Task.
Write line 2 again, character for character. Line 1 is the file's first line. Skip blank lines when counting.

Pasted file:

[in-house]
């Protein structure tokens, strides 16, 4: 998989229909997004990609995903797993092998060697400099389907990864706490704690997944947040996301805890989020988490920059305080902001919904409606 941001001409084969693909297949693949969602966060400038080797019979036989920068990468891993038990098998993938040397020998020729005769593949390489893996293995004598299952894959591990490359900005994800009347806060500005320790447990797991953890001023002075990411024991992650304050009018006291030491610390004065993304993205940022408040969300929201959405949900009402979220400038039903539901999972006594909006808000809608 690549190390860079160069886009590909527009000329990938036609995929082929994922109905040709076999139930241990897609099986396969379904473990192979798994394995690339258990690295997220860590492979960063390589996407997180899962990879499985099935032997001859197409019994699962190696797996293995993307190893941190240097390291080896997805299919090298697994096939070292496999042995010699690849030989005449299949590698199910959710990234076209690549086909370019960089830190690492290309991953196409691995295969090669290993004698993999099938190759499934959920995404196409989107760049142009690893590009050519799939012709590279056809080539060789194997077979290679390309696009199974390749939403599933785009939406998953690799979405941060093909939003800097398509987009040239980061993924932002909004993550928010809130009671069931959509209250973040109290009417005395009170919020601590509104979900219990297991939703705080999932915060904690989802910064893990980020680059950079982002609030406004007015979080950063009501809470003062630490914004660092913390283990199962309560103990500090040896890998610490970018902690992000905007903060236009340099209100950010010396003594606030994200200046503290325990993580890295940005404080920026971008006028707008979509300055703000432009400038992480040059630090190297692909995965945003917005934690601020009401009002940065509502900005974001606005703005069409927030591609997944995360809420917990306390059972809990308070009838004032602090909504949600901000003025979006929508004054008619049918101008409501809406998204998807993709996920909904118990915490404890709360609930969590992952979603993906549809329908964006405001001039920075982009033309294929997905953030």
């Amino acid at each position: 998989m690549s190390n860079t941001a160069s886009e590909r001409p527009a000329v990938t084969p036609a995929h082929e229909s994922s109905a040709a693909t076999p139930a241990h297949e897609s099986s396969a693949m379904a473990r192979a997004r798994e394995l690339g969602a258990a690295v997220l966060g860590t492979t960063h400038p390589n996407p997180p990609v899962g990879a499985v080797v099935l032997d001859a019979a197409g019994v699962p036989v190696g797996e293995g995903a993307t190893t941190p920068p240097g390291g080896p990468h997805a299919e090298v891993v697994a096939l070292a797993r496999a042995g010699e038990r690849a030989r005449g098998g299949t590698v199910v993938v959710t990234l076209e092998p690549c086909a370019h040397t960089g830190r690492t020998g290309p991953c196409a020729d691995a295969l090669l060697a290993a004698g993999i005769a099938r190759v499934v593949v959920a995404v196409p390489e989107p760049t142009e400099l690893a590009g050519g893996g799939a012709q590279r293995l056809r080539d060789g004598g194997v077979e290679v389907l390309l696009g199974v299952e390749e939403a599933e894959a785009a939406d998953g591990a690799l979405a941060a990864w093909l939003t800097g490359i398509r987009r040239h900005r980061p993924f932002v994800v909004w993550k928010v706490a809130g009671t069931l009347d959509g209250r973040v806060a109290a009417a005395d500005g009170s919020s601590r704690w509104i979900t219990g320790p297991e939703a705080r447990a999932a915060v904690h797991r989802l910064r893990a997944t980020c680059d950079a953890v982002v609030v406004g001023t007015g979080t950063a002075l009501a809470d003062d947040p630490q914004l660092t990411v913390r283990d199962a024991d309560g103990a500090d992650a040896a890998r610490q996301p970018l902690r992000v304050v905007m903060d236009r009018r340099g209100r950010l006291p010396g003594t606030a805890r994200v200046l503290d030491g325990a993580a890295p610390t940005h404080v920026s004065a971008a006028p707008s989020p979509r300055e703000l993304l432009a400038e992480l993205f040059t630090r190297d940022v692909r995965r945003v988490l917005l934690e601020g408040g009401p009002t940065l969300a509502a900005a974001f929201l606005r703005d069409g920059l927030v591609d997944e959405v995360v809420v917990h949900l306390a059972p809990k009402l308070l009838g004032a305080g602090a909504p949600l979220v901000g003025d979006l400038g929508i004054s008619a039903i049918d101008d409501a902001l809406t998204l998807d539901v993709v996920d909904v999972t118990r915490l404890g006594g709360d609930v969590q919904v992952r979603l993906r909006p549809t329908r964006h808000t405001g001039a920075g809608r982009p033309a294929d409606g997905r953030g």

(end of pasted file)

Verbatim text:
């Protein structure tokens, strides 16, 4: 998989229909997004990609995903797993092998060697400099389907990864706490704690997944947040996301805890989020988490920059305080902001919904409606 941001001409084969693909297949693949969602966060400038080797019979036989920068990468891993038990098998993938040397020998020729005769593949390489893996293995004598299952894959591990490359900005994800009347806060500005320790447990797991953890001023002075990411024991992650304050009018006291030491610390004065993304993205940022408040969300929201959405949900009402979220400038039903539901999972006594909006808000809608 690549190390860079160069886009590909527009000329990938036609995929082929994922109905040709076999139930241990897609099986396969379904473990192979798994394995690339258990690295997220860590492979960063390589996407997180899962990879499985099935032997001859197409019994699962190696797996293995993307190893941190240097390291080896997805299919090298697994096939070292496999042995010699690849030989005449299949590698199910959710990234076209690549086909370019960089830190690492290309991953196409691995295969090669290993004698993999099938190759499934959920995404196409989107760049142009690893590009050519799939012709590279056809080539060789194997077979290679390309696009199974390749939403599933785009939406998953690799979405941060093909939003800097398509987009040239980061993924932002909004993550928010809130009671069931959509209250973040109290009417005395009170919020601590509104979900219990297991939703705080999932915060904690989802910064893990980020680059950079982002609030406004007015979080950063009501809470003062630490914004660092913390283990199962309560103990500090040896890998610490970018902690992000905007903060236009340099209100950010010396003594606030994200200046503290325990993580890295940005404080920026971008006028707008979509300055703000432009400038992480040059630090190297692909995965945003917005934690601020009401009002940065509502900005974001606005703005069409927030591609997944995360809420917990306390059972809990308070009838004032602090909504949600901000003025979006929508004054008619049918101008409501809406998204998807993709996920909904118990915490404890709360609930969590992952979603993906549809329908964006405001001039920075982009033309294929997905953030």